Quivers are manufactured in many different types of materials, from natural leather to plastic and vinyl. The most durable material for a quiver that stands to see a lot of use, however, is leather. The end points of arrows are typically very sharp. Even competition arrows are capable of making holes in the sturdiest synthetic fabric after just a few uses. A strong, thick piece of leather won't puncture when the arrows are dropped into the quiver regardless of how many times the quiver is used or what type of arrows it holds. A functional leather quiver must have a pouch portion long enough to hold the arrows without risk of them falling out, but short enough not to touch the fletching at the end of the arrow opposite the tip, lest the fletching incur damage and cause the arrows to fly less than true. A strap for easy carrying is the last must-have component.
Measure one of the arrows intended for the quiver with a tape measure from just under the fletching down to the very tip, then mark a piece of leather with tailor's chalk to have two straight sides with a length just less than the measurement of the arrow. Measure the top at a straight eight to nine inches across. Mark the bottom in the shape of a shallow curve so that the final pattern resembles a long "U."
Cut out the shape as marked on the leather.
Fold the shape in half so that the sides are touching and the pouch shape resembles a long, thick knife sheath.
Punch holes every inch along the open edge through both layers of leather with a leather awl or hole punch. Go back and punch a second set of holes 1/4 inch above the first set of holes.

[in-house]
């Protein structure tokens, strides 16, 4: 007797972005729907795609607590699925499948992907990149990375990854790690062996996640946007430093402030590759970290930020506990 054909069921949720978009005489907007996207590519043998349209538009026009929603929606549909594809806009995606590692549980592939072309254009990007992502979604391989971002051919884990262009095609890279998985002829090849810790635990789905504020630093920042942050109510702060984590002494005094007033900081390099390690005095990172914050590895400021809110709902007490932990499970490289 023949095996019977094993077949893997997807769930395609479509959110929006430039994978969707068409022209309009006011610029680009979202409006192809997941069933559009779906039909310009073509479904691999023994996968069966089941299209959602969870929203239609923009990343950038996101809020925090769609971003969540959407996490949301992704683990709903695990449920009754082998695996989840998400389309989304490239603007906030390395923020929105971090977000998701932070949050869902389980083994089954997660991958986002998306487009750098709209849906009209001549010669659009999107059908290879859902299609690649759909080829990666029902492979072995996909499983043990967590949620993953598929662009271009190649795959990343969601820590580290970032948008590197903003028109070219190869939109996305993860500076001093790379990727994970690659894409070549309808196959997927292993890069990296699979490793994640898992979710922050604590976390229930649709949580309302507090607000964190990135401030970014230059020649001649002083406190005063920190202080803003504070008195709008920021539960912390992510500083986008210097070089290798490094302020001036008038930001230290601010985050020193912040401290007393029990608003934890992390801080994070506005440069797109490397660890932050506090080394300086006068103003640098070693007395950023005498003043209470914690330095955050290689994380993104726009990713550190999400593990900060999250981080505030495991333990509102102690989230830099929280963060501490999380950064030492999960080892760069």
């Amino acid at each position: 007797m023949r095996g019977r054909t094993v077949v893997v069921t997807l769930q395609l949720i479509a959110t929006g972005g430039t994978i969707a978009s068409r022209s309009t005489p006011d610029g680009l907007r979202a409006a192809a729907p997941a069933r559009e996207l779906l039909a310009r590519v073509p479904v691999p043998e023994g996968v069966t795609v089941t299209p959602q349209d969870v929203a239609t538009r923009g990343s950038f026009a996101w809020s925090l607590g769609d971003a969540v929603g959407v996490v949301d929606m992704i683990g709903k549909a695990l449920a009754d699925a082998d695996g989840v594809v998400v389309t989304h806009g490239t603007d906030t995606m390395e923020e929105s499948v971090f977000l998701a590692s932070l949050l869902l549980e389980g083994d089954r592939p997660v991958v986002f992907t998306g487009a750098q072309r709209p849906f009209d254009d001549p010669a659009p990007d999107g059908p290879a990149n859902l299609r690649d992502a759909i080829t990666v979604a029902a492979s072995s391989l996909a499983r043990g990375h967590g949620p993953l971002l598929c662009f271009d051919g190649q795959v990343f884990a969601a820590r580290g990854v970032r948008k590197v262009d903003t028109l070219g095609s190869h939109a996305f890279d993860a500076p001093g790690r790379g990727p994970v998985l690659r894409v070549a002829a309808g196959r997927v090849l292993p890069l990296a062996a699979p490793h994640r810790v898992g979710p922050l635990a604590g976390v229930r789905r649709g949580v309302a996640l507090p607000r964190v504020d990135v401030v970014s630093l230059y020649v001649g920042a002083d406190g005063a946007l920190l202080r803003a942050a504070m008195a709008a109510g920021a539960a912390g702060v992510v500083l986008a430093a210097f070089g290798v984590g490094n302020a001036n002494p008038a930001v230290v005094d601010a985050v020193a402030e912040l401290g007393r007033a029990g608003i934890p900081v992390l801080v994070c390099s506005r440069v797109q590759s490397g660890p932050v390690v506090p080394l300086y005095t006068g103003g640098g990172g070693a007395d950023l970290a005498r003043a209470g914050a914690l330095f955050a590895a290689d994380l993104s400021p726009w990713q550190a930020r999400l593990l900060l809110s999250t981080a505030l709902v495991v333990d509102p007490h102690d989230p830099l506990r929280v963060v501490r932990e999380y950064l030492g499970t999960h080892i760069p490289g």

Leave the straight top open and sew the open side all the way down through the curve to the tip formed by the curved bottom with leather thong by threading two lengths of thong through the punched holes at each side of the bottom and crossing the thongs into an "X" in the centre of every set of four holes. Leave at least a 3 inch length of each thong at the bottom point, and tie the thong in a tight knot up against the leather.
Cut a long, 1 inch wide strip of leather long enough for the wearer to slip it over the head and have it rest across the chest with the top of the quiver hitting just between the shoulder blades. This is your strap.
Punch four holes at each end of the strap, for a total of eight holes.
Fold the strap over so that each set of four holes matches, then take the length of thongs at the top of the quiver left over from sewing the open edge of the quiver up from the bottom and thread them through the two bottom holes of each strap end. Cross them into at "X" and thread them back through the top two holes of the set of four holes.
Tie the thongs off with a knot tied tight to the leather to keep the strap tightly tied to the body of the quiver.
Things you need
- Tape measure
- Tailor's chalk
- Rectangular piece of thick leather
- Sheers or electric scissors
- Awl/leather hole punch
- Leather thong/shoe lace